Nutrient enrichment from diffuse sources is a major issue for freshwater SSSI sites not meeting favourable condition and for water bodies not meeting good ecological status under the Water Framework Directive (WFD). Therefore, failure to tackle diffuse water pollution effectively presents a significant risk to the delivery of Biodiversity2020 and the WFD.
There is growing evidence that small sewage discharges (SSDs) may pose a significant environmental risk to freshwater habitats under certain circumstances. However, the extent of this risk and its potential impact across the freshwater SSSIs are not well understood. Linked to this, it is often difficult to confidently judge where they can be safely located in terms of eutrophication from phosphorus and what type of system will pose the lowest risk to sites.
To improve our advice on the suitability of different types of SSD (package treatment plants and septic tanks), sampling of package treatment plant systems was undertaken for Natural England by the Centre for Ecology & Hydrology (CEH), with contributions from the Environment Agency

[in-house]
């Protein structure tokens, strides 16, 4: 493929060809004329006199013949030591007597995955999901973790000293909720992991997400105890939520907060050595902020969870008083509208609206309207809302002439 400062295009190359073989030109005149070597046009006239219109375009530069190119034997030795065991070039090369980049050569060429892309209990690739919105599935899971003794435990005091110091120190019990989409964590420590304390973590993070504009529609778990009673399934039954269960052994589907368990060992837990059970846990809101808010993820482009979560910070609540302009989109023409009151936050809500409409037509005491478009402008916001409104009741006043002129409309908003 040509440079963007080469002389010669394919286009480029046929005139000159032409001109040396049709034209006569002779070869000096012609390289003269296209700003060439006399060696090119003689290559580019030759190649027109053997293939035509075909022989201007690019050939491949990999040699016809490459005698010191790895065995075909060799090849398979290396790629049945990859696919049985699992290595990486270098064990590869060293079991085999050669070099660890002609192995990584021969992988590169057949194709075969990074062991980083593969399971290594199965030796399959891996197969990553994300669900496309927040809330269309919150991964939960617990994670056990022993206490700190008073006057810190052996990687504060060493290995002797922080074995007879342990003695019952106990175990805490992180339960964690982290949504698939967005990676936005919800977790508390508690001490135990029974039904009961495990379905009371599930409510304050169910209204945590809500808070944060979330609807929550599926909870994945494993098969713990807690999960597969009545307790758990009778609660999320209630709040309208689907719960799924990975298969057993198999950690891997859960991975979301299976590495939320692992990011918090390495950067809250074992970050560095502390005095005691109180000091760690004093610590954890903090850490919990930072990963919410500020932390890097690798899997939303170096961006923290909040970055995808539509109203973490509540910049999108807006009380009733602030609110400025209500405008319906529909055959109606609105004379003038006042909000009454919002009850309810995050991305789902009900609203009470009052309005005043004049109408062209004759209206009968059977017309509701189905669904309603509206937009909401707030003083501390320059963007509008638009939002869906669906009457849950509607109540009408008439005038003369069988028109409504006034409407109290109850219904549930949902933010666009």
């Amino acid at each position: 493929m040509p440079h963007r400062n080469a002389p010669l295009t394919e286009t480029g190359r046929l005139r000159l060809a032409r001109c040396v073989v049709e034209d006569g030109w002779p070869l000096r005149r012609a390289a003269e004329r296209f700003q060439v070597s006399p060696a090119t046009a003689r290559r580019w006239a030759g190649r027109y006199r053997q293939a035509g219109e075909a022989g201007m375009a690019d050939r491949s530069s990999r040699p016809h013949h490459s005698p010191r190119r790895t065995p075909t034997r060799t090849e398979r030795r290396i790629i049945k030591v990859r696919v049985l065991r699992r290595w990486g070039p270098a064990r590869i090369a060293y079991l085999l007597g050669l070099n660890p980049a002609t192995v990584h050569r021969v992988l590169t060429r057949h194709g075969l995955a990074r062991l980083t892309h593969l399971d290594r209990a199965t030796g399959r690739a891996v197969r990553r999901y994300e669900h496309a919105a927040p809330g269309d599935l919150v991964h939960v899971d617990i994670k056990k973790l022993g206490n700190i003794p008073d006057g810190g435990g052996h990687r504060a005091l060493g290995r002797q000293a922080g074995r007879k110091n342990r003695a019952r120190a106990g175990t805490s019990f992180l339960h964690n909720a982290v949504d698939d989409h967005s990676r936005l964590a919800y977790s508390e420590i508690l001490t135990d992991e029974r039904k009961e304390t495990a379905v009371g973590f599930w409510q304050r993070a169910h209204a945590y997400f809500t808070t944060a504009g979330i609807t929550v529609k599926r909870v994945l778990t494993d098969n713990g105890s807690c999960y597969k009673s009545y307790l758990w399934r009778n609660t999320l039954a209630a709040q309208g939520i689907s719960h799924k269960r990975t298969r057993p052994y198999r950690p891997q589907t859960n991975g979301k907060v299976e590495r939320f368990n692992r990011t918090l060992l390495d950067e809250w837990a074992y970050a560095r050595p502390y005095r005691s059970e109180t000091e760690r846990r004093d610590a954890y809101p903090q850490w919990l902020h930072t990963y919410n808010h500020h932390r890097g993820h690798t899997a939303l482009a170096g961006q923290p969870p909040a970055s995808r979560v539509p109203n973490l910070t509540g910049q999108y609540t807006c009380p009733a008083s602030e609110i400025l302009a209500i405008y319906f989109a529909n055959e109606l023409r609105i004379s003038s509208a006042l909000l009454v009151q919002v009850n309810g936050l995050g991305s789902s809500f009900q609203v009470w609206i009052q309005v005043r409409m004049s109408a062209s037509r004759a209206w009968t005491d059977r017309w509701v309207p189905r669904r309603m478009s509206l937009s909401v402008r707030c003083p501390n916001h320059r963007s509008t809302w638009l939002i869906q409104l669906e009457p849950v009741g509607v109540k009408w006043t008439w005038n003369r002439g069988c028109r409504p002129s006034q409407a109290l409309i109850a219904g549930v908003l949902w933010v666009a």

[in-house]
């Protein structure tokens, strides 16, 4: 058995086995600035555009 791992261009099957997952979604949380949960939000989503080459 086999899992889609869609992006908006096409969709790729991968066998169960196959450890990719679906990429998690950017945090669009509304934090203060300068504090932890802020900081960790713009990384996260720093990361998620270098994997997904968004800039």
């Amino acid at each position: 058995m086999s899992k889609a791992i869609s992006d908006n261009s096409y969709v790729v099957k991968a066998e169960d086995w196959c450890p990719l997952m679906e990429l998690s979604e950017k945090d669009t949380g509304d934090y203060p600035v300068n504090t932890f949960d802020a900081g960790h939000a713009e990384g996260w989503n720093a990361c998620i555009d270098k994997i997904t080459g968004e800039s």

The main aims of this work were to:
- Characterise the different package treatment plant SSD systems available and the different manufacturer designs, detailing how they treat phosphorous in particular
- Sample on a monthly basis 6 package treatment plants for soluble reactive phosphorous, total phosphorous and total dissolved phosphorous
- Compare this to recent research on the effluent quality of septic tanks to understand if there is a difference
The findings contained within this report have allowed Natural England to further understand the risk of SSDs related to the different types of systems. It is hoped that the findings will also help steer further applied research in this area within the wider scientific community.